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Accepting Your Partner Too Much

Of course you want to be accepted by your partner and do the same for them.  But what does this really mean?  It's a pretty subtle thing to accept your partner and not be okay with some of their moods, beliefs, behaviors, mind-states, and attitudes.  Rather than trying to tease all this apart, you can use your own experience as your guide.

First, get clear on the basic experience of true acceptance.  When you are truly in acceptance there is a sense of ease, clarity, openness, and often warmth. 

When you are thinking you "should accept your partner" (i.e., accepting your partner too much), there is a sense of effort, heaviness, contraction, and lots of deep breathes.  You likely give yourself little pep talks like, "He just needs acceptance and then he'll be okay." Or "She is doing the best she can.  I just have to be patient."  Or "I can be big-hearted here."  Or "I just need to be more loving."  Once in a while these strategies can be helpful in tipping yourself out of reactivity. 

However, if you are, over time, working to accept your partner, it is a recipe for resentment, for two reasons.  First, because it's not about accepting your partner.  Second, because it's about your own needs.

It's not your job to withstand your partner's depression, anger storms, anxiety, substance abuse, etc.  Your job as a loving, supportive partner, in part, is to honestly express your feelings and needs and make clear requests and to authentically listen to your partner's feelings and needs and clarify their requests.  Easily said, not so easily done.

Over the last six months I have watched the "too accepting" dynamic play out in three couples.  In each, one of the partners had taken on the role of smoothing out troubles, being "accepting", and working to please the other.  In so doing each person abandoned his or her needs, passions, and even lifestyle.  The result in each case was the same.  Some trigger event woke up this "accepting" partner to what s/he had given up.  With this waking up came a sudden pulling away from their partner.  A fighter energy then attempted to tend to so many needs so long neglected by taking extreme action and making a lot of plans and decisions.  Unfortunately this reactive energy, because it is so strong, gets confused with truth and clarity, and costly decisions are often made.

Cultivating your ability to be honest about your feelings and needs can start in the smallest most mundane moment.  Notice when you are tempted to omit little facts like, how much those new running shoes cost or how you took an hour nap today instead of finishing the drywall in the basement.  Even omitting little things like this sends a message to yourself that there is not room for you in this relationship or that your relationship isn't big enough to handle little conflicts.

This week notice when you are backing away from expressing your needs or some part of your experience.  Notice when you are working hard to be "accepting".  Take a breath and notice how it feels in the moment.  Ask yourself if this is a feeling you want to cultivate.  If not, ask yourself what it would take to express your truth in that moment.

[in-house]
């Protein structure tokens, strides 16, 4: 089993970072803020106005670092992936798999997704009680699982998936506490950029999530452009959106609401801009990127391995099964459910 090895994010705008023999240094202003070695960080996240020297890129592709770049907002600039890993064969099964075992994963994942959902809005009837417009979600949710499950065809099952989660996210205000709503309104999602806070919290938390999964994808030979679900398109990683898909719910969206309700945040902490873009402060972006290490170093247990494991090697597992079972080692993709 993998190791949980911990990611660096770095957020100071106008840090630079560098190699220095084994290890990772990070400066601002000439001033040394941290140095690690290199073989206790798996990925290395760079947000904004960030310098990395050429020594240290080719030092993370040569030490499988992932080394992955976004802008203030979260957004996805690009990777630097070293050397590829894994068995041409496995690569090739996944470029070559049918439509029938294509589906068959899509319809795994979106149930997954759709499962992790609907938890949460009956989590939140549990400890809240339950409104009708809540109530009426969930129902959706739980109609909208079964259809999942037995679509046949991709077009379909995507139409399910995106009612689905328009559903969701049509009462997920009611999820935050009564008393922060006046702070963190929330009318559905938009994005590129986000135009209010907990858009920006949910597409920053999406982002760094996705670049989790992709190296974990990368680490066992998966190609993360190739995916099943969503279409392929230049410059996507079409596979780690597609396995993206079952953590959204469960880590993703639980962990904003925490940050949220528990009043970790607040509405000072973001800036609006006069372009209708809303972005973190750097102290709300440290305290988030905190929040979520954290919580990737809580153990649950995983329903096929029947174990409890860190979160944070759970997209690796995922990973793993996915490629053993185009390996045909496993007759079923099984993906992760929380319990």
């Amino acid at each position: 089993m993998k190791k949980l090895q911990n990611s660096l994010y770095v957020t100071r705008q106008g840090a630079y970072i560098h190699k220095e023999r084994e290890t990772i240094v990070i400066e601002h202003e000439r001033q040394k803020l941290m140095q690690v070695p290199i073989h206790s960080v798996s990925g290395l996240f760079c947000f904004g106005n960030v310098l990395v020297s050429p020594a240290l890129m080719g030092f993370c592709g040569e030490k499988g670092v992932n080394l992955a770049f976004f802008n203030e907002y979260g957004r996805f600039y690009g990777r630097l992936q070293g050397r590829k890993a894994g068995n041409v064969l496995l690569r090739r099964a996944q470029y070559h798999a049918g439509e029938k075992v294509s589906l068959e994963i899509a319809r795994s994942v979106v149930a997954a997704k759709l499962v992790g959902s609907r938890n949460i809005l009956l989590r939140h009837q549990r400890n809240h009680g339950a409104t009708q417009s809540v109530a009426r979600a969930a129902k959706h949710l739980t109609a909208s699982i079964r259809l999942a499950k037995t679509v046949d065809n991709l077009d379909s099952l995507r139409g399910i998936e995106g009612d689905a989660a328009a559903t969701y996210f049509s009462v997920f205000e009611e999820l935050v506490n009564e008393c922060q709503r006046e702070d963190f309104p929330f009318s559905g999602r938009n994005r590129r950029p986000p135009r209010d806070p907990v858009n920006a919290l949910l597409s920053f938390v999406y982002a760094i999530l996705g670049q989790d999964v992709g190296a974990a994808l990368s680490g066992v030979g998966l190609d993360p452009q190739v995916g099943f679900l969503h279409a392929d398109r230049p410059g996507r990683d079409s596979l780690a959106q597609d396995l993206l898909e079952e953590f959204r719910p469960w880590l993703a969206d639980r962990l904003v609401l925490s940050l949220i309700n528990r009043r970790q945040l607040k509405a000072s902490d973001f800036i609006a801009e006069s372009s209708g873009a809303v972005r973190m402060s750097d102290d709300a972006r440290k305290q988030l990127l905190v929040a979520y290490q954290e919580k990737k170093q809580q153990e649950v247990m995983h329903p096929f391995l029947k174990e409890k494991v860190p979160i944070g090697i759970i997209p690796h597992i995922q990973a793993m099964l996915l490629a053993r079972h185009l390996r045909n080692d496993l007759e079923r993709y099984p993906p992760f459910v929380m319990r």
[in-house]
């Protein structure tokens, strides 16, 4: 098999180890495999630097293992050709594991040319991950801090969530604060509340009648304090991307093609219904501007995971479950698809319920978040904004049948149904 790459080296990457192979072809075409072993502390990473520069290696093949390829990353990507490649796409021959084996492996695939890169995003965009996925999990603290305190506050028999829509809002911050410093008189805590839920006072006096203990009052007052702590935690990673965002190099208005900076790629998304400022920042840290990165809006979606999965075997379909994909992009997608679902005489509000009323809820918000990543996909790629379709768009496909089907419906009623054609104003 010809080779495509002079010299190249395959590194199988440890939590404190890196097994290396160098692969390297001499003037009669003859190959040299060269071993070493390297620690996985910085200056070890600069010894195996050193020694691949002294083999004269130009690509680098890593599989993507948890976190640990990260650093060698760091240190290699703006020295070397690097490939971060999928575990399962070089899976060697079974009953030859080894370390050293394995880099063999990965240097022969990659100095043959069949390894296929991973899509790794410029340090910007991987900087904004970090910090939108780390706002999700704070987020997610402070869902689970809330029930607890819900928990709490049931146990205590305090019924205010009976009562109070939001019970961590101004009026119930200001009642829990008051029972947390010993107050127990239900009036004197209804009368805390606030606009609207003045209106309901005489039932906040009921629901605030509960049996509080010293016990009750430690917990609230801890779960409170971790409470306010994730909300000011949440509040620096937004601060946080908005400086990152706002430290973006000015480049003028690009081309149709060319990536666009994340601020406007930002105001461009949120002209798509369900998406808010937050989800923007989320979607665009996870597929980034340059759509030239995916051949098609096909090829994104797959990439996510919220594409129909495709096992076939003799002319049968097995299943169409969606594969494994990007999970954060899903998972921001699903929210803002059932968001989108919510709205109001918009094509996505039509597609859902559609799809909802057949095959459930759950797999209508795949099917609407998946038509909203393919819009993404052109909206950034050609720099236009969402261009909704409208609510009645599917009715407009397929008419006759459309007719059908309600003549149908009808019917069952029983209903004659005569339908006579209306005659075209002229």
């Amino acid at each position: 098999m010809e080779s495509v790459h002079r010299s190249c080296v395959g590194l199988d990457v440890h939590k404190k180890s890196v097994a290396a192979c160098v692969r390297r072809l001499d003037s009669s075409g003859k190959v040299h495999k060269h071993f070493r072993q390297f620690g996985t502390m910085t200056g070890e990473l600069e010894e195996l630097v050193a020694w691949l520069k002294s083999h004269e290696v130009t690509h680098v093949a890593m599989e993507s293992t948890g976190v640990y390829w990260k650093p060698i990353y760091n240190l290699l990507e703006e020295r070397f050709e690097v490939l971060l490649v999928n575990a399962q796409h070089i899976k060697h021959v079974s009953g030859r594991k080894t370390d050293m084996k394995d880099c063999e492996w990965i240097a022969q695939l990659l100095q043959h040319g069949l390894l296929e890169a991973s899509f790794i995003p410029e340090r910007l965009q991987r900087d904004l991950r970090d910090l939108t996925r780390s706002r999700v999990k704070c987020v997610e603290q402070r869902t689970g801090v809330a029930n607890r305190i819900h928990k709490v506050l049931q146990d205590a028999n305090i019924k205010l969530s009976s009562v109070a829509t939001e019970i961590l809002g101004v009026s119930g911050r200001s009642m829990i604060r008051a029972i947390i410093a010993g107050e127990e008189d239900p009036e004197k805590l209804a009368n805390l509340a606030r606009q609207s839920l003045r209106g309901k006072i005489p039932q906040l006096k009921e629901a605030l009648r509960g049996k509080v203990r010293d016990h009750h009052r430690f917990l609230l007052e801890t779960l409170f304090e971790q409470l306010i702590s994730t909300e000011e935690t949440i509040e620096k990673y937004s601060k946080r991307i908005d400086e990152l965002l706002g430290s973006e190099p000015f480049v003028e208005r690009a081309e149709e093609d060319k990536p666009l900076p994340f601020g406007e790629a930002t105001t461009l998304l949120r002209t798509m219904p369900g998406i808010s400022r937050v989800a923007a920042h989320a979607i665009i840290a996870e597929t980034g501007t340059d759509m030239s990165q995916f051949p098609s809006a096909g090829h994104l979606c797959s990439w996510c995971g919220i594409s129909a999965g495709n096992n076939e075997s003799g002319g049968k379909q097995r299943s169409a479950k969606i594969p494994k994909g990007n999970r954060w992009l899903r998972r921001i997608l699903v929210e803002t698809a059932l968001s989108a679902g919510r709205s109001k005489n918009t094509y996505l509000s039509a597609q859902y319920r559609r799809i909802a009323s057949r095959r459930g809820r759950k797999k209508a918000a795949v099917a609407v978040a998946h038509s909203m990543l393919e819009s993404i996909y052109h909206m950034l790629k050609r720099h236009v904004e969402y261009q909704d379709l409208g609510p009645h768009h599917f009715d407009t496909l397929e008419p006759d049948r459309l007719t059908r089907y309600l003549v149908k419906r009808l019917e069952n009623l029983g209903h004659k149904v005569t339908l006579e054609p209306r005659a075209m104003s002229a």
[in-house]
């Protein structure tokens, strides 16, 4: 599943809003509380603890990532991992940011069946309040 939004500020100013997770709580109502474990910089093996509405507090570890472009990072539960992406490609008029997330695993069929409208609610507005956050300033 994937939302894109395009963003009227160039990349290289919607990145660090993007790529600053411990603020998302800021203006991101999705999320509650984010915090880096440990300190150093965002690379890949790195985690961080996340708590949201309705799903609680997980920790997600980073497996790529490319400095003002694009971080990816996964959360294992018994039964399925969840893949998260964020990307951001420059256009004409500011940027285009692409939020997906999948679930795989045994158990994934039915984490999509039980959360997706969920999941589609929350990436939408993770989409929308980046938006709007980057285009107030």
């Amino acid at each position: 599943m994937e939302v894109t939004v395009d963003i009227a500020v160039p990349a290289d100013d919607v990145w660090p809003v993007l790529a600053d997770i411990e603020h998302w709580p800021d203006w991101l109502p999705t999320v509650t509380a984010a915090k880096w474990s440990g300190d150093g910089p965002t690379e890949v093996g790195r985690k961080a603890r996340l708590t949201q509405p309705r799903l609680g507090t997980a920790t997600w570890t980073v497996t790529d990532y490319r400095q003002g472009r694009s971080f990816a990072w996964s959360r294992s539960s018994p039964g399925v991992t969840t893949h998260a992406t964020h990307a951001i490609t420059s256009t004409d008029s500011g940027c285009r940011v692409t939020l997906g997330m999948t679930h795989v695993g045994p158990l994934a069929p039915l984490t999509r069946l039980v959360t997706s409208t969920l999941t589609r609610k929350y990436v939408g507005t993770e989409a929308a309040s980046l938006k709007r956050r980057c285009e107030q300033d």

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16 Responses

  1. Apr 29, 2009

    LaShelle, this Gem was GodSent (through you).

    I have never heard anyone speak about this issue with such simplicity, clarity, and compassion for all.

    I feel valued, cared for, treasured -- and we've never even met.

    You have hit my past pattern on the head; I so did this kind of "accepting" and "compassion" to myself, to my partner, and to my relationships. For decades. I didn't realize until a few years ago that this was, in significant measure, what made my relationships so very painful and unsatisfying for me.

    Since then, I've been learning how to value myself and treat my needs with care and real respect, as if they matter, even when they aren't met by what others are doing. And, in the face of my history and how needs are (at best) unacknowledged and (at worst) denigrated in our culture, I often feel very alone in this.

    Even my closest, most aware friends are as confused about this as I am, I think -- both about valuing and caring mindfully about our own needs, and about not caretaking/accepting others' behaviors that don't meet our needs. Blame is still so often the currency of communication, when these don't fit together smoothly.

    Blaming ourselves or others for our unmet needs doesn't work, but neither does abandoning our own needs. I've been struggling with this for a while now, and -- until now -- I've never been really clear about what other options I had.

    Now you've clearly illustrated a third way that honors everyone.

    Your Gem felt like someone taking my hand and saying, "Yes, you (=your needs) matter, and this is exactly HOW they can matter, as everyday life unfolds from moment to moment. This is what it can look like, within you, and in your caring relationships."